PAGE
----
Friday, 28 September 2012

Whitechocolate Mousse With Pomegranate Syrup

                 I don't know what's with me and the ruby red colour, I go bonkers over this colour and pause at least for a minute when I come across something that's in deep maroon shade. I pick up every tomato that is fully ripe and inviting with its plump red colour, until my eyes meet the last red fruit, this happens even if i have a bag of tomatoes lying in my fridge and if it happens to be cherry sized tomatoes there is no controlling me, I have seen people smile in wonder, when they see me pick up the tiny little tomatoes that is generally left unpicked. I find it irresistible to buy the Afghan pomegranates for its brilliant deep red colour and I love  to picture those glistening little rubies more, than just eating it. Thankfully, I live in a place where cherries  don't grow or else, I guess, I will be buying them in abundance just for the sheer love of the crimson shade and its miniature size.


                     As much as I love this blood red colour, the irony is, the sight of real blood makes me drowsy. When my son's doctor showed me a small container of blood that he had extracted from his knee due to effusion, I almost lost my balance and for the next thirty minutes, I became the patient, while my son hopped out more consciously than me! Standing in blood donation camps makes my head spin, but I can stare at a bottle of burgundy for hours with craze for the sparkling colour ( I repeat only the colour).
It's an obsession that still continues with an eye for this bloody scarlet colour.


       The last few weeks of dining were peaceful, as I was cooking and experimenting quite a few recipes and have been successfully enjoying it without the pressure of having to note down the precise measurements or delaying to serve the meal to my family, for the purpose of photo shoot, nor having to deal with their constant nagging over my shoulders, "Are you done yet"?  kind of questions. Sometimes, I had to assure them that there was no photo shoot and they would sit down to eat, giving out a peaceful sigh! This was so good, but back to square one, here I am posting another recipe passing all that hurdles, to carry on what I started.


            I am not fond of white chocolates, but this white chocolate mousse is an exception, which I absolutely love it  and it is the easiest dessert that anyone can make to please a guest. The pomegranate  syrup that I have used here is optional, but the syrup can be used on almost anything, from crepes and roti, pancakes and bread toast, as a glaze on panna cottas and tarts, dosas and poories. The white chocolate mousse can be had on its own or can be used as icing on cakes, or meringues, to sandwich cookies, as fillings instead of custard, or with some chopped fruits like mangoes and bananas, it makes a wonderful dessert.


White chocolate mousse
White chocolate    100 g
Cream                     200 ml (1 cup)
Orange zest            2 tsp
Pistachios               1/4 cup (lightly toasted)




Method
Melt white chocolate pieces in a double boiler. Let it cool.
Whip cream until stiff peaks form.
Stir in the orange zest and chopped pistachios in the melted chocolate.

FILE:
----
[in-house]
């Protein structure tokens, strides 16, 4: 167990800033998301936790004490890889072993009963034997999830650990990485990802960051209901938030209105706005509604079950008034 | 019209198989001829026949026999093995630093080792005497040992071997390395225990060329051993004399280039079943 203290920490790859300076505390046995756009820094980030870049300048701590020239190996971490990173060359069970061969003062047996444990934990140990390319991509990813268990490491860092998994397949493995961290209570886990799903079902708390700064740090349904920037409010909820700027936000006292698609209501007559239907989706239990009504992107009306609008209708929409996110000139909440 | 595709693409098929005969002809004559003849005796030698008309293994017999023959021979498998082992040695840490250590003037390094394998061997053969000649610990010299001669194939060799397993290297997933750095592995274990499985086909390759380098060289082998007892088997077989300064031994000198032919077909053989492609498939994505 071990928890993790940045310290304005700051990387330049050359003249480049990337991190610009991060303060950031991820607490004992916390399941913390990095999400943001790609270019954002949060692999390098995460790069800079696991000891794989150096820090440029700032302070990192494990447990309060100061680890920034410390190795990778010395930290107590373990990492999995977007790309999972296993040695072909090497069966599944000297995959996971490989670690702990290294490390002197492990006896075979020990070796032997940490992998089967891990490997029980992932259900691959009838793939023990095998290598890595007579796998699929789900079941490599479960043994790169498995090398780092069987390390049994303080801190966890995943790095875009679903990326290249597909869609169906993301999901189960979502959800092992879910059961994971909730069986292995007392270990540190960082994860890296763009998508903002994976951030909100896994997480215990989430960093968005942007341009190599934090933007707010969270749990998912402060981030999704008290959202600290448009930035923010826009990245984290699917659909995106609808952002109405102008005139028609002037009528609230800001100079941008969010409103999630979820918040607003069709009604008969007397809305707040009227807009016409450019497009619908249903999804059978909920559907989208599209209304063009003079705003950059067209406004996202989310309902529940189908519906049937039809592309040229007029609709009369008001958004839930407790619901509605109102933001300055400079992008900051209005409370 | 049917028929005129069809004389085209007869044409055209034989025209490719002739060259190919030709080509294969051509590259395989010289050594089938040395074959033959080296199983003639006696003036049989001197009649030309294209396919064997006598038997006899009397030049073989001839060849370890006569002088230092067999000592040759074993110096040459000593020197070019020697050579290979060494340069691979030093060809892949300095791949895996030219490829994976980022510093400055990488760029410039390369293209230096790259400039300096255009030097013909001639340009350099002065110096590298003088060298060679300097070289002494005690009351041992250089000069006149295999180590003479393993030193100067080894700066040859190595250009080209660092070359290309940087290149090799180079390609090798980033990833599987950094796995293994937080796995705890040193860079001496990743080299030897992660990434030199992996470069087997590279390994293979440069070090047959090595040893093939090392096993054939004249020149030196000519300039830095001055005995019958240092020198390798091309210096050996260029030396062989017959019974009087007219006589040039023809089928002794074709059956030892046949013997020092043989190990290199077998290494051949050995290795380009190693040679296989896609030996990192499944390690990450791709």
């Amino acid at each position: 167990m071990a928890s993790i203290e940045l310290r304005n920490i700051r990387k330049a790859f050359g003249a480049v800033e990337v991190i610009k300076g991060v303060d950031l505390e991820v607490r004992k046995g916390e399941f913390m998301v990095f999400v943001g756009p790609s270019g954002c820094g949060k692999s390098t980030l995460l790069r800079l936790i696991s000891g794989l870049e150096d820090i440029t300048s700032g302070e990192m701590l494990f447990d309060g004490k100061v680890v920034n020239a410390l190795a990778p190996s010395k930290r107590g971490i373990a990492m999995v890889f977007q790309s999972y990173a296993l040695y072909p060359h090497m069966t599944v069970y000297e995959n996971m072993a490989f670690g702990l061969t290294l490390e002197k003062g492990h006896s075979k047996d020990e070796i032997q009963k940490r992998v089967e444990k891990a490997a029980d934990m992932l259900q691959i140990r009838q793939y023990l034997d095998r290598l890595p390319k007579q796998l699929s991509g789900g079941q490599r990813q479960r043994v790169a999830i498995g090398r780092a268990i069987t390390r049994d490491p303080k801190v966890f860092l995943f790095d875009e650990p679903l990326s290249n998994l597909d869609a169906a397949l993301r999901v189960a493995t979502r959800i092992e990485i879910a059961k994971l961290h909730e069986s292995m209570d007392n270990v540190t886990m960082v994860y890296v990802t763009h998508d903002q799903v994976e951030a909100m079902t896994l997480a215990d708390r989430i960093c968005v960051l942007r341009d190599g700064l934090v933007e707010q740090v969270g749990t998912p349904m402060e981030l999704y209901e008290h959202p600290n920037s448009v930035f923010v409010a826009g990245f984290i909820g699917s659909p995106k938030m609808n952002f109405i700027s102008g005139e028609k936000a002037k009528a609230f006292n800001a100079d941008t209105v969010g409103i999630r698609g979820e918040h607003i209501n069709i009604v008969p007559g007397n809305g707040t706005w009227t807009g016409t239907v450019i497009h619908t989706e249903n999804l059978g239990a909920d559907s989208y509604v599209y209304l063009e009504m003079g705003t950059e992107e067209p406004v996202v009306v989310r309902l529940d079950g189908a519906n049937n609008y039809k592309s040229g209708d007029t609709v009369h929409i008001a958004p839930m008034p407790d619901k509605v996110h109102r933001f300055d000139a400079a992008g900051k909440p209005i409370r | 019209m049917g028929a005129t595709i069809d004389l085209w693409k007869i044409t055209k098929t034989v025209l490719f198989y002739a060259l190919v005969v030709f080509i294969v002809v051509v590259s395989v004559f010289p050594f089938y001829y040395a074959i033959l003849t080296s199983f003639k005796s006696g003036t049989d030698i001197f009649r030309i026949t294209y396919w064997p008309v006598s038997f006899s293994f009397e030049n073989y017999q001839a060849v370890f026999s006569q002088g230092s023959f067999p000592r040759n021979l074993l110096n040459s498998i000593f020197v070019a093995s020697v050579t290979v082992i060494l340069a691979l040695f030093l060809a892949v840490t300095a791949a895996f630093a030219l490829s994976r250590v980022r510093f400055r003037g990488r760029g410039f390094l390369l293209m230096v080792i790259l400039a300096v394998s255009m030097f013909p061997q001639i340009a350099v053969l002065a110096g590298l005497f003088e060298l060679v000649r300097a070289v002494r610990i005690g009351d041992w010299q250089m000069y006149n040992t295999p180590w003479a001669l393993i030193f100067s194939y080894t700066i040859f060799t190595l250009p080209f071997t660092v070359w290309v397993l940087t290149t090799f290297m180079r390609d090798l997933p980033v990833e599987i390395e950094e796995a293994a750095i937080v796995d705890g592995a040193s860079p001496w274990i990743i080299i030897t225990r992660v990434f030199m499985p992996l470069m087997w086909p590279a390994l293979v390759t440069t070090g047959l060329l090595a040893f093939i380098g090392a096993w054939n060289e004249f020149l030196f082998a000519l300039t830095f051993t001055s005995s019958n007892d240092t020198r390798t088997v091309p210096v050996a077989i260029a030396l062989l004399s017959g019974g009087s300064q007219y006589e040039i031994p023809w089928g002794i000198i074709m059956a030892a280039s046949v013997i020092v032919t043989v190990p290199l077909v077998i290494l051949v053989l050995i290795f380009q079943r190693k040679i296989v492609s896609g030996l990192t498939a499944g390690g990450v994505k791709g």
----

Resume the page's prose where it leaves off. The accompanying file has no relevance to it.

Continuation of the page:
Fold the cream in the cooled chocolate mixture.
Transfer the mousse to ramekins and chill until set.
Serve or spread a tablespoon of melted pomegranate or any other syrup or honey, on the surface of each mousse and chill again to set. Serve cold.



Note:
To melt chocolate, the chocolate should be at room temperature, chopped into small pieces and melted in a bowl kept over a pan of simmering water.
To whip cream to peaks, transfer the cream from the pack to a bowl ( Fresh cream like Amul comes with some liquid in the pack, drain that and use only the thick cream) and freeze it for 12 minutes, remove and start beating for about 2 minutes on medium speed and 1 minute on high speed.


Pomegranate Syrup
Pomegranate  juice       2 1/4 cup
Sugar                               1 1/2 cup
Pomegranate seeds       1/2 cup ( optional)
Lemon juice                   1 tsp
Orange zest                    2 tsp


Collect the seeds in a wide mouth bowl and crush it with your hand or a masher to extract the juice( do not use a processor, as the seeds gets crushed too and it alters the taste).
Strain the mixture and discard the seeds.
Combine the strained juice and sugar and cook on medium heat, stirring now and then for about 30minutes. Add the lemon juice, pomegranate seeds and the orange zest and continue to cook  on low heat for a further 15-20 minutes. Turn off the heat and leave it to cool completely before transferring to a sterilised jar.
The syrup becomes a lot more thicker than what it looks like in the picture when chilled. Here,  the syrup was brought to room temperature and slightly beaten for use.
(Recipe for the pomegranate syrup was adapted from cafefernando's pomegranate jam)


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Hiya all,
Finally on this day of october the 1st, 2012, I have decided to include the comment form, after a long gap of two years. But, I am going to be a bit selfish here and keep all those nice and lovely things that is said for me and only me to cherish and will be sharing any queries that requires clarifications and your experience about the food if you have tried my recipes. So, drop in a word if you have anything to say and thanks a lot for stopping by.
"Have a nice day"

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